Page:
I am learning how to balance
the bright new hip against the old.
The new one’s bigger better.
The old one tends to slouch.
I am learning to balance on a bike.
The new one lets my feet land flat.
The old one threw me to the ground.
I am trying to form a creed
balancing the feel of wind on face,
when it was easy to believe in balance,
against this fear of smooth soft asphalt
which tricks the senses with its tarry hands.
I am riding on joy and fear, balancing
old illusion against new aggression,
daughter’s dimpled belly button against
gash and scar of cancer’s tubes and knives.
Author’s Comment: We all know that our lives can be changed in seconds. In my case, a silly fall from a bike on my birthday which left me debilitated for months and my daughter’s concurrent battle with cancer forced me into a sudden and shaky reminder of that old truism. What once was clashes suddenly with the new what is. Inconvenience rubs up against tragedy’s gateway and sends the mind on its own shaky journey.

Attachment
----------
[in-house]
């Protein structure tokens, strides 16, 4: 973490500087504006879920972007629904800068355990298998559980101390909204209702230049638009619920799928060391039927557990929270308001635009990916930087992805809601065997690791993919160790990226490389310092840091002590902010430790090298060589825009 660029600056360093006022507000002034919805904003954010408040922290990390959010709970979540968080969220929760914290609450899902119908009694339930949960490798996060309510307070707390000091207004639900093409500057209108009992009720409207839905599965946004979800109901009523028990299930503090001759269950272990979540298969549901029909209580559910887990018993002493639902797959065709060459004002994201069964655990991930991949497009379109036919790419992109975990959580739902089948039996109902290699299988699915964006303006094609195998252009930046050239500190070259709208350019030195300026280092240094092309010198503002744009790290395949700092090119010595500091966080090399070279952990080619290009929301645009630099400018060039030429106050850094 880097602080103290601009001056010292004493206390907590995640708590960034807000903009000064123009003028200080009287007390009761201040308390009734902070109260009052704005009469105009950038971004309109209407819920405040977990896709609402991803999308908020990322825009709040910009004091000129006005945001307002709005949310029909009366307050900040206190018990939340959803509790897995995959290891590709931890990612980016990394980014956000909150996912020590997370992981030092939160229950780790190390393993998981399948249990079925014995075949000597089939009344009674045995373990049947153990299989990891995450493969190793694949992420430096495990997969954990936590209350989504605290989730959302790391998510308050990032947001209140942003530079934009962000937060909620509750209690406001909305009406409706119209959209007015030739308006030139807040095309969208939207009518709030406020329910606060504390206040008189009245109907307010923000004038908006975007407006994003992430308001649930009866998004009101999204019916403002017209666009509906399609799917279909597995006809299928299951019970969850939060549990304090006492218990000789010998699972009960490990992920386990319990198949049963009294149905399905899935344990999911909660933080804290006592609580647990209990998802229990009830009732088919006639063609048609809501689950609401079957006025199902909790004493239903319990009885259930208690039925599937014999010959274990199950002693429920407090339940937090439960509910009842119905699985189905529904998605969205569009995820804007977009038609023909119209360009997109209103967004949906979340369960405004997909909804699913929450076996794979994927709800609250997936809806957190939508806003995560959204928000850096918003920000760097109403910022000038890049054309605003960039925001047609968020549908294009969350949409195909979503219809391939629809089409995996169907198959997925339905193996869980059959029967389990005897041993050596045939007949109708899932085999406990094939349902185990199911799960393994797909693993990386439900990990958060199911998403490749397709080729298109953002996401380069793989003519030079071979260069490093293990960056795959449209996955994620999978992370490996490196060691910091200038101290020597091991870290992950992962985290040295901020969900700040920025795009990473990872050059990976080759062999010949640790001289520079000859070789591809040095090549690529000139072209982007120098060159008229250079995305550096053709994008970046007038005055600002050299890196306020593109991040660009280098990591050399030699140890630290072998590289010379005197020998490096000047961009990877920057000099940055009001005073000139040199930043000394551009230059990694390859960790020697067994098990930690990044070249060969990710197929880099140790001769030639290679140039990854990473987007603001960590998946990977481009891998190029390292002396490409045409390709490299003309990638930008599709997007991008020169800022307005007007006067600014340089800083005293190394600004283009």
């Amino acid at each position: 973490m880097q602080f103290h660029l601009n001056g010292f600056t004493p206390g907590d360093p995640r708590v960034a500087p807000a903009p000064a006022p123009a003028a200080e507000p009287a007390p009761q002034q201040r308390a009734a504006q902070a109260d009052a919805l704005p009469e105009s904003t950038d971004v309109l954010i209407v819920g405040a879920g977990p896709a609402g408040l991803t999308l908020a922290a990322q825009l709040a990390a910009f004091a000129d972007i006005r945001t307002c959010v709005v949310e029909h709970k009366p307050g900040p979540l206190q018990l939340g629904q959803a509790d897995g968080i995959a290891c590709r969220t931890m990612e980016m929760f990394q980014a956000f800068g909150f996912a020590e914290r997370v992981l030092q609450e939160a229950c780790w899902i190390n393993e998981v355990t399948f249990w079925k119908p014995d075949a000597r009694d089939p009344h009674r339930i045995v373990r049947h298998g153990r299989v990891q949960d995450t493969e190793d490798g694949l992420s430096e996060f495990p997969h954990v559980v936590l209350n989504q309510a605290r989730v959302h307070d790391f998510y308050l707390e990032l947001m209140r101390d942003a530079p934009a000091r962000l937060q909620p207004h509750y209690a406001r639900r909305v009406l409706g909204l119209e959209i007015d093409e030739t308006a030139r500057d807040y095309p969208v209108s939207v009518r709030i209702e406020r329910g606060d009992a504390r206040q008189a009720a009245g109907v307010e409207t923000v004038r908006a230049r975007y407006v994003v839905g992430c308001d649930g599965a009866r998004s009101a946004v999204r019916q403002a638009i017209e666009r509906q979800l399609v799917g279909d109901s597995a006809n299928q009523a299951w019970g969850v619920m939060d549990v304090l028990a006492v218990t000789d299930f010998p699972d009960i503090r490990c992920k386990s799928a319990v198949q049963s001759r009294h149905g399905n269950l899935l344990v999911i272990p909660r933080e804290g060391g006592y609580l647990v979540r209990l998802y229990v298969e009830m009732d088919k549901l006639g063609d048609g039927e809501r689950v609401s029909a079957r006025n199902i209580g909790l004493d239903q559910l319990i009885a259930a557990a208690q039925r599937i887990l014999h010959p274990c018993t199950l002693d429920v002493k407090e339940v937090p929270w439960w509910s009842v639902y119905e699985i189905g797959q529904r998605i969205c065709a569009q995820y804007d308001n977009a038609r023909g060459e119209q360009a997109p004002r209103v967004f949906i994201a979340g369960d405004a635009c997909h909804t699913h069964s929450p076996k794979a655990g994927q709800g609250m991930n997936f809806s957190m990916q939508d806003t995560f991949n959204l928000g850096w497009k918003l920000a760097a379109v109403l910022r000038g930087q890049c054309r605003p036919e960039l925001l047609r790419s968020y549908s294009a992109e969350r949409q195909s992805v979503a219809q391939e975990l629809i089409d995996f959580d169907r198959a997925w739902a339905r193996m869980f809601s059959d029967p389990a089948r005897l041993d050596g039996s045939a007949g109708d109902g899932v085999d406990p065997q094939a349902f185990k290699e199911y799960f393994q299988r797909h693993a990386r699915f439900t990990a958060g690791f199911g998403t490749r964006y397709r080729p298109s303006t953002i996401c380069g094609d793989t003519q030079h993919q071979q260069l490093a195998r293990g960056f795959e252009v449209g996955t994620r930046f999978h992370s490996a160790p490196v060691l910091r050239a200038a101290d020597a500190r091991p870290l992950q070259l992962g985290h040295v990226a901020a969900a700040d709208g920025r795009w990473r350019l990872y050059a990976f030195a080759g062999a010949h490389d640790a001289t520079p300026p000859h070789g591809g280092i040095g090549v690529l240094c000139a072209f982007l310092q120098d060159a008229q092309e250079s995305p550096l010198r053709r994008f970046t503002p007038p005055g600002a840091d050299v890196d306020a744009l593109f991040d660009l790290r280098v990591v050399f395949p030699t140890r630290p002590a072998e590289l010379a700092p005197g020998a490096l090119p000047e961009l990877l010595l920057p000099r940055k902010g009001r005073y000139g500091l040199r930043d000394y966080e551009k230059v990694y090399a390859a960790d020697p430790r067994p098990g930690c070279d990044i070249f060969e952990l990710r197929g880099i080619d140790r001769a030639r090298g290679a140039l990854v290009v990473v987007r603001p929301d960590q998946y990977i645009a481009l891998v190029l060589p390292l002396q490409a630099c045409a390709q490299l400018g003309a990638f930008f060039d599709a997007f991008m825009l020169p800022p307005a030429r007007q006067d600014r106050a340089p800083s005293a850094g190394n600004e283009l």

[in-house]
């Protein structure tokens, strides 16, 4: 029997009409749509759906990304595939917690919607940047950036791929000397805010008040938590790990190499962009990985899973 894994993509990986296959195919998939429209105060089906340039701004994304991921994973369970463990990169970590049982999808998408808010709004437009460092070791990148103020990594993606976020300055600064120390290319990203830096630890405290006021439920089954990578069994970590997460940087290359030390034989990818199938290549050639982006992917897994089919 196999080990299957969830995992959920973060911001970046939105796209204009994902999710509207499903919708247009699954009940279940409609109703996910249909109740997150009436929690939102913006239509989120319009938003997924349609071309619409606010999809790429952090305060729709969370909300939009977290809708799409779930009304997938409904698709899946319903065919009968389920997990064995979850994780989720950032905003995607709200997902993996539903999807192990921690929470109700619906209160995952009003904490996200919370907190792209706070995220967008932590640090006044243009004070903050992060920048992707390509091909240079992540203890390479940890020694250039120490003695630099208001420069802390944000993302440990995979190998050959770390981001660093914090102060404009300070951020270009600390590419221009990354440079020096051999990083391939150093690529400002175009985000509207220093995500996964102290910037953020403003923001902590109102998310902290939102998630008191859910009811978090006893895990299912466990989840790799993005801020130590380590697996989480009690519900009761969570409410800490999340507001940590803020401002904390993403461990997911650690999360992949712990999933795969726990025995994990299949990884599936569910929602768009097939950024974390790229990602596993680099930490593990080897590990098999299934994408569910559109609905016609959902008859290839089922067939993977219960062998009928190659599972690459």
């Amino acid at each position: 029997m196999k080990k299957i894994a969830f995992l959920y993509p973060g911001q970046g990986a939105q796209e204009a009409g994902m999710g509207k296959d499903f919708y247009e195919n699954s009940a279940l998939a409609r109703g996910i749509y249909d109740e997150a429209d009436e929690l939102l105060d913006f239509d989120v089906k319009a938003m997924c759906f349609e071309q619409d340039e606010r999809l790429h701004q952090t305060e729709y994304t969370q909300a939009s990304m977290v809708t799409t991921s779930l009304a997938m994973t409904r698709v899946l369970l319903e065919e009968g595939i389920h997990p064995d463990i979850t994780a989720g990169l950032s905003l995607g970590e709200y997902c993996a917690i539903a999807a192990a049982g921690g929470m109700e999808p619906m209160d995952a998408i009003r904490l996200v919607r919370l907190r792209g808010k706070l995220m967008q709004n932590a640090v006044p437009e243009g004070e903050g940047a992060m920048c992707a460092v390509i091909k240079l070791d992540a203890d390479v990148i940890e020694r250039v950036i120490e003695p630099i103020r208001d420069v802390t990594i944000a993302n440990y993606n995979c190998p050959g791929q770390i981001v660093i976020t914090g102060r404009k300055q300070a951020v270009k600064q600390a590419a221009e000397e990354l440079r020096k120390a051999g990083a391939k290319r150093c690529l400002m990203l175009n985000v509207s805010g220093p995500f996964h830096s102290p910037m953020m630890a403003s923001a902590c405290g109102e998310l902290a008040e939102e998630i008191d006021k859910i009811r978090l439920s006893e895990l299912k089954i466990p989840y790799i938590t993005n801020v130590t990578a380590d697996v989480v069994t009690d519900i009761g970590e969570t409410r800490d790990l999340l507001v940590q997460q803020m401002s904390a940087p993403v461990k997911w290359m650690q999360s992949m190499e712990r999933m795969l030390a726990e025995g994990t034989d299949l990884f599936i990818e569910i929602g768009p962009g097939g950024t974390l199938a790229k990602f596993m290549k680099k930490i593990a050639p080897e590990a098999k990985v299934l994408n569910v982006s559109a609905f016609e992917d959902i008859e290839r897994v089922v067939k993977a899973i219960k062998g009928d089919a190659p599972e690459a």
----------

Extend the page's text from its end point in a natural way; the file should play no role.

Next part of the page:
Bio: After completing degrees in English Language and Literature, Joyce Compton Brown studied Appalachian culture and literature at Berea College and creative writing at Appalachian State and Hindman School in Kentucky. She taught at Gardner-Webb University, publishing scholarly articles and reviews on Southern and Appalachian culture and literature and writing a column for The Shelby Star. She currently lives in her former home town of Troutman, NC, publishing in journals such as Kakalak, Now and Then, and PineSong. Her chapbook, Bequest, was published by Finishing Line Press in 2015, and she was featured poet at the Doris Betts Literary Festival in 2016. She also enjoys painting and maintains her interest in old-time banjo and ancient balladry.